Award-winning Wirral artist, Steve Caldwell is known for his meticulously realistic portraits. His sitters have included a design icon, a Wall Street financier, actors, dancers and underground musicians.
Following studies at Wirral Metropolitan College, he trained as a medical artist at Glyndwr University. This led to a career in book illustration, fine art and a current period specialising in realist portraiture.
Steve’s paintings have been widely exhibited and he has displayed work with The Royal Society of Portrait Painters, The Sunday Times Watercolour Competition and at The National Portrait Gallery’s BP Portrait Award Exhibition.
The Bebington-based artists tells Wirral Life about his work, influences and what it was like to collaborate with British design legend, Wayne Hemingway MBE.
What led you to your current specialisation in portrait painting?
I thoroughly enjoyed working as an illustrator and having the opportunity to paint a wide variety of subjects such as books for children but painting people has always fascinated me most of all. Now that I specialise almost solely in portraiture, I can fully concentrate on scrutinizing anatomy and texture in great detail and hopefully produce artwork that has the realism of a photograph combined with the texture of a painting – a form of heightened reality.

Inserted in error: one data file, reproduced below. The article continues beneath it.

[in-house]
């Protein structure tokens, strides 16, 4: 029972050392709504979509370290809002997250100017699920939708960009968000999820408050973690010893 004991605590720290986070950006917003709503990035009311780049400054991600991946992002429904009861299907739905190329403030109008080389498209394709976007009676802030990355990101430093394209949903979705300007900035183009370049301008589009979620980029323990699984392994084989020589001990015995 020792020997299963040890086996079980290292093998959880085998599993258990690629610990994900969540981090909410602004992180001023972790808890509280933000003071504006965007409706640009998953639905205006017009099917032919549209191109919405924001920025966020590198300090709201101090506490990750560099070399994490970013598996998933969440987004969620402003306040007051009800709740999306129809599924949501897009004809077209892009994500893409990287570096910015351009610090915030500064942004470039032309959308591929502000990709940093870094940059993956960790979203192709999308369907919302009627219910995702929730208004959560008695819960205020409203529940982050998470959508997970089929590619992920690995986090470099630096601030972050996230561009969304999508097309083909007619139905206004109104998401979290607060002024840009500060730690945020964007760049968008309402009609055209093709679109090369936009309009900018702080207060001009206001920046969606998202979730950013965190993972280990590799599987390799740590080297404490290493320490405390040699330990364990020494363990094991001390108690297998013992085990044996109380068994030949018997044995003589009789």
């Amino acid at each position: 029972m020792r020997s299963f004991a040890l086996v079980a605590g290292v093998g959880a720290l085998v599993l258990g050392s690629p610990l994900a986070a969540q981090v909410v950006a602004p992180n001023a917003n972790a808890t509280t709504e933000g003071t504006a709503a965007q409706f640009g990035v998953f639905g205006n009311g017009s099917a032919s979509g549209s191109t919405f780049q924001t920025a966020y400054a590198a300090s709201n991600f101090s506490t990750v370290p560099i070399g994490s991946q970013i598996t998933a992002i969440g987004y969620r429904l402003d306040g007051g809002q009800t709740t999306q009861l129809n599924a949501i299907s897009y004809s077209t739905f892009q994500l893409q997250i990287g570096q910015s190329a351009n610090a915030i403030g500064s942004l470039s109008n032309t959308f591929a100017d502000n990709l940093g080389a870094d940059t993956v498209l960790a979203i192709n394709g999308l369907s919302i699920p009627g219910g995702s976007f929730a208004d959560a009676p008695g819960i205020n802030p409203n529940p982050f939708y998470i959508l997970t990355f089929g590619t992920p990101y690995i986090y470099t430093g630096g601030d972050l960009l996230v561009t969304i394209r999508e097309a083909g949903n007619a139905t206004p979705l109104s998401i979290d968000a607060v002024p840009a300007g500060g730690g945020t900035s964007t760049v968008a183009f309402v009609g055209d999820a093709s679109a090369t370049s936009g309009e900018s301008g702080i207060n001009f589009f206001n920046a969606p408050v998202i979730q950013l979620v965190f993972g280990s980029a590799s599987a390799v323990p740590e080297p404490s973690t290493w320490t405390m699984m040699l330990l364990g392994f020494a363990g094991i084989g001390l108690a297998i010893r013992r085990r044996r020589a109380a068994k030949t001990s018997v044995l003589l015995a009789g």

Tell us about your recent portrait of designer Wayne Hemingway.
I’ve admired Wayne’s work since I was an art student. He is a multi-disciplinary designer with a social conscience and is sincere about producing design which improves everyday life for people. Whether that is product design, interiors, branding or architecture. I was keen to paint a notable figure in the design industry as that is where my interests lie. Also, he is visually strong and I was delighted that his portrait was recently selected for display at this years Royal Society of Portrait Painters Annual Exhibition at The Mall Galleries in central London.
As an artist, who are your main influences?
I enjoy most styles of painting from hyper-realism to abstract expressionism but I am drawn to figurative painters such as Andrew Wyeth, Lucian Freud and Norman Rockwell. I admire the intensity of their work and the struggle to paint more than just a physical likeness. Contemporary painters such as Philip Harris and Lewis Chamberlain also inspire me to work harder and use painted detail and texture to describe in depth the personality and identity of my sitters.
How do you select your portrait sitters? What do you look for when painting a portrait?
I am fascinated by all kinds of people and I see lots of faces everyday that I would like to paint. Occasionally, I will approach a prospective sitter in the street, give them my card and ask if they would be kind enough to allow me to paint them. Thankfully, their reactions are generally very positive. Luckily, sitters also approach me with requests to have their portrait painted. I enjoy taking on portrait commissions and have been very lucky over the years to have received commissions from private collectors, advertising agencies and book publishers. I was recently asked to paint Wall Street financier, Larry Fink of BlackRock for Bloomberg Media in New York which was very interesting.
To find out more about Steve’s work, visit www.stevecaldwell.co.uk